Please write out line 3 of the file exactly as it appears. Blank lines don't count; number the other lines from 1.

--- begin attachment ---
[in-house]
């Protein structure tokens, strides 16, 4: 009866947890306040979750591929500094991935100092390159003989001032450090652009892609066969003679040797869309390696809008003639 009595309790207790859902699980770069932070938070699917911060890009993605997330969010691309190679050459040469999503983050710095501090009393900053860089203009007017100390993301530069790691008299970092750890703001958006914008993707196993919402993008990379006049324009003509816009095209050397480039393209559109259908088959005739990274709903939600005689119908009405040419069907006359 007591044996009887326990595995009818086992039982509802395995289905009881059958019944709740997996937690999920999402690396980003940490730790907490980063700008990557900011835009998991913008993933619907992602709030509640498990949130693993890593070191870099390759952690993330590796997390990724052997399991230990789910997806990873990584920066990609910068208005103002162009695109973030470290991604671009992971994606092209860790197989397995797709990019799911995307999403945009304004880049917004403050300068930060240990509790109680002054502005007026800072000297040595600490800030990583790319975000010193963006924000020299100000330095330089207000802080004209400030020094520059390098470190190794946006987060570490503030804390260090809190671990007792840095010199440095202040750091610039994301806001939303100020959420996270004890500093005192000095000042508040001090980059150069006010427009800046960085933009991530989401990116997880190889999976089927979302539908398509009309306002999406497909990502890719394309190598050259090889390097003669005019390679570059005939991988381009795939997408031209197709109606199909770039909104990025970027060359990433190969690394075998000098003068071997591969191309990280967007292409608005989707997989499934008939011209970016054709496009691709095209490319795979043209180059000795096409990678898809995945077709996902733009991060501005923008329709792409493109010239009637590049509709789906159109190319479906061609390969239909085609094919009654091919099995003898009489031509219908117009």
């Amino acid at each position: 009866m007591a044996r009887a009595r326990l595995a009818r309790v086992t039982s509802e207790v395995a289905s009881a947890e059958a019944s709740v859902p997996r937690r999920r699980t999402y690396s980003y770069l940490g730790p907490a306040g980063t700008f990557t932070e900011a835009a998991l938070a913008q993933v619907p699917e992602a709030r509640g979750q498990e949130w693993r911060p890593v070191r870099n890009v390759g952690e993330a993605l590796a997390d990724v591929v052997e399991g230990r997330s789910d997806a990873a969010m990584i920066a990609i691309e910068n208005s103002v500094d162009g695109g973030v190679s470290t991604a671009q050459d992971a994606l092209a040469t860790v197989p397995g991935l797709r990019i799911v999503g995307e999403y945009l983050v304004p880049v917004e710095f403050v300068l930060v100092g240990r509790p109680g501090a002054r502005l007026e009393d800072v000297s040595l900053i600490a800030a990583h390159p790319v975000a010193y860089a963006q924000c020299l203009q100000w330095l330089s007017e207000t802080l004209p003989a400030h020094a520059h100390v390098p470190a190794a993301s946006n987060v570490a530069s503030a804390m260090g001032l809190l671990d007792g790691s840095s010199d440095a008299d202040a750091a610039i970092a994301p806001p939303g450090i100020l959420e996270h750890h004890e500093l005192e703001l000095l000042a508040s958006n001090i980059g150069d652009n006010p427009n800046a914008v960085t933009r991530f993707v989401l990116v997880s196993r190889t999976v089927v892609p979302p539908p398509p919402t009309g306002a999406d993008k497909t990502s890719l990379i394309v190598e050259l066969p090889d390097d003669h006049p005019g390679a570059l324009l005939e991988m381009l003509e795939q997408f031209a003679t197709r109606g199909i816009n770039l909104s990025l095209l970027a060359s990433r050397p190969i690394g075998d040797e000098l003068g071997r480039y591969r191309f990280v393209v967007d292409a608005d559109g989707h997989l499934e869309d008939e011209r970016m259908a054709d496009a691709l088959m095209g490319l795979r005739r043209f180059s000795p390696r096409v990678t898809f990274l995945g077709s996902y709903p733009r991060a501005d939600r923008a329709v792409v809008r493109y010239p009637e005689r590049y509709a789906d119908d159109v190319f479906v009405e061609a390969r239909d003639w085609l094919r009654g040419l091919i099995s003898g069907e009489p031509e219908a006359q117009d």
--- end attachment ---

């Amino acid at each position: 009866m007591a044996r009887a009595r326990l595995a009818r309790v086992t039982s509802e207790v395995a289905s009881a947890e059958a019944s709740v859902p997996r937690r999920r699980t999402y690396s980003y770069l940490g730790p907490a306040g980063t700008f990557t932070e900011a835009a998991l938070a913008q993933v619907p699917e992602a709030r509640g979750q498990e949130w693993r911060p890593v070191r870099n890009v390759g952690e993330a993605l590796a997390d990724v591929v052997e399991g230990r997330s789910d997806a990873a969010m990584i920066a990609i691309e910068n208005s103002v500094d162009g695109g973030v190679s470290t991604a671009q050459d992971a994606l092209a040469t860790v197989p397995g991935l797709r990019i799911v999503g995307e999403y945009l983050v304004p880049v917004e710095f403050v300068l930060v100092g240990r509790p109680g501090a002054r502005l007026e009393d800072v000297s040595l900053i600490a800030a990583h390159p790319v975000a010193y860089a963006q924000c020299l203009q100000w330095l330089s007017e207000t802080l004209p003989a400030h020094a520059h100390v390098p470190a190794a993301s946006n987060v570490a530069s503030a804390m260090g001032l809190l671990d007792g790691s840095s010199d440095a008299d202040a750091a610039i970092a994301p806001p939303g450090i100020l959420e996270h750890h004890e500093l005192e703001l000095l000042a508040s958006n001090i980059g150069d652009n006010p427009n800046a914008v960085t933009r991530f993707v989401l990116v997880s196993r190889t999976v089927v892609p979302p539908p398509p919402t009309g306002a999406d993008k497909t990502s890719l990379i394309v190598e050259l066969p090889d390097d003669h006049p005019g390679a570059l324009l005939e991988m381009l003509e795939q997408f031209a003679t197709r109606g199909i816009n770039l909104s990025l095209l970027a060359s990433r050397p190969i690394g075998d040797e000098l003068g071997r480039y591969r191309f990280v393209v967007d292409a608005d559109g989707h997989l499934e869309d008939e011209r970016m259908a054709d496009a691709l088959m095209g490319l795979r005739r043209f180059s000795p390696r096409v990678t898809f990274l995945g077709s996902y709903p733009r991060a501005d939600r923008a329709v792409v809008r493109y010239p009637e005689r590049y509709a789906d119908d159109v190319f479906v009405e061609a390969r239909d003639w085609l094919r009654g040419l091919i099995s003898g069907e009489p031509e219908a006359q117009d």